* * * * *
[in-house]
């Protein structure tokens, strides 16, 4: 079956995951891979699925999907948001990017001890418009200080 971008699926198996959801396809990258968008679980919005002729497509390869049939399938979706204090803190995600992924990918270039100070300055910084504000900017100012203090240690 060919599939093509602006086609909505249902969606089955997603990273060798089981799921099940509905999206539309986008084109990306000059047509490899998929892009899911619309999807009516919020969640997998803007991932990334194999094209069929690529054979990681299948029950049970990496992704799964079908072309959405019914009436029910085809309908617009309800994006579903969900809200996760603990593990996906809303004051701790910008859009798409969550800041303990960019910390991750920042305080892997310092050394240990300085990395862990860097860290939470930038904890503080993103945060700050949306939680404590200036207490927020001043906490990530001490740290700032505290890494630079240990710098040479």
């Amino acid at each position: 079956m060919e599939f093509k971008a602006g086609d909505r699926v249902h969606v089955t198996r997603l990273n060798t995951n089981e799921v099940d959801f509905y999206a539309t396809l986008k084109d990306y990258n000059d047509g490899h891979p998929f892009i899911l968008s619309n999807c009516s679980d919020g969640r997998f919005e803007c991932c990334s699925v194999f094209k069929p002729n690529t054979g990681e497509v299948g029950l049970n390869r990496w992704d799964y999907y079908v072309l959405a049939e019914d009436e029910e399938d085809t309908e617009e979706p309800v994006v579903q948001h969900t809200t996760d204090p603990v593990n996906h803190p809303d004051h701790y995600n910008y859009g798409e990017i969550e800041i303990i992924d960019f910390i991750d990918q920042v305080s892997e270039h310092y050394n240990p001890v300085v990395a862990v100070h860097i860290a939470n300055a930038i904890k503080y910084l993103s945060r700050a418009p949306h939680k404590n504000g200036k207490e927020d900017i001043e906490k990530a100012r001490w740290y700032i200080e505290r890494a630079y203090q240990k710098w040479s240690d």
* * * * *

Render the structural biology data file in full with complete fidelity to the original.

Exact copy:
[in-house]
């Protein structure tokens, strides 16, 4: 079956995951891979699925999907948001990017001890418009200080 971008699926198996959801396809990258968008679980919005002729497509390869049939399938979706204090803190995600992924990918270039100070300055910084504000900017100012203090240690 060919599939093509602006086609909505249902969606089955997603990273060798089981799921099940509905999206539309986008084109990306000059047509490899998929892009899911619309999807009516919020969640997998803007991932990334194999094209069929690529054979990681299948029950049970990496992704799964079908072309959405019914009436029910085809309908617009309800994006579903969900809200996760603990593990996906809303004051701790910008859009798409969550800041303990960019910390991750920042305080892997310092050394240990300085990395862990860097860290939470930038904890503080993103945060700050949306939680404590200036207490927020001043906490990530001490740290700032505290890494630079240990710098040479």
């Amino acid at each position: 079956m060919e599939f093509k971008a602006g086609d909505r699926v249902h969606v089955t198996r997603l990273n060798t995951n089981e799921v099940d959801f509905y999206a539309t396809l986008k084109d990306y990258n000059d047509g490899h891979p998929f892009i899911l968008s619309n999807c009516s679980d919020g969640r997998f919005e803007c991932c990334s699925v194999f094209k069929p002729n690529t054979g990681e497509v299948g029950l049970n390869r990496w992704d799964y999907y079908v072309l959405a049939e019914d009436e029910e399938d085809t309908e617009e979706p309800v994006v579903q948001h969900t809200t996760d204090p603990v593990n996906h803190p809303d004051h701790y995600n910008y859009g798409e990017i969550e800041i303990i992924d960019f910390i991750d990918q920042v305080s892997e270039h310092y050394n240990p001890v300085v990395a862990v100070h860097i860290a939470n300055a930038i904890k503080y910084l993103s945060r700050a418009p949306h939680k404590n504000g200036k207490e927020d900017i001043e906490k990530a100012r001490w740290y700032i200080e505290r890494a630079y203090q240990k710098w040479s240690d």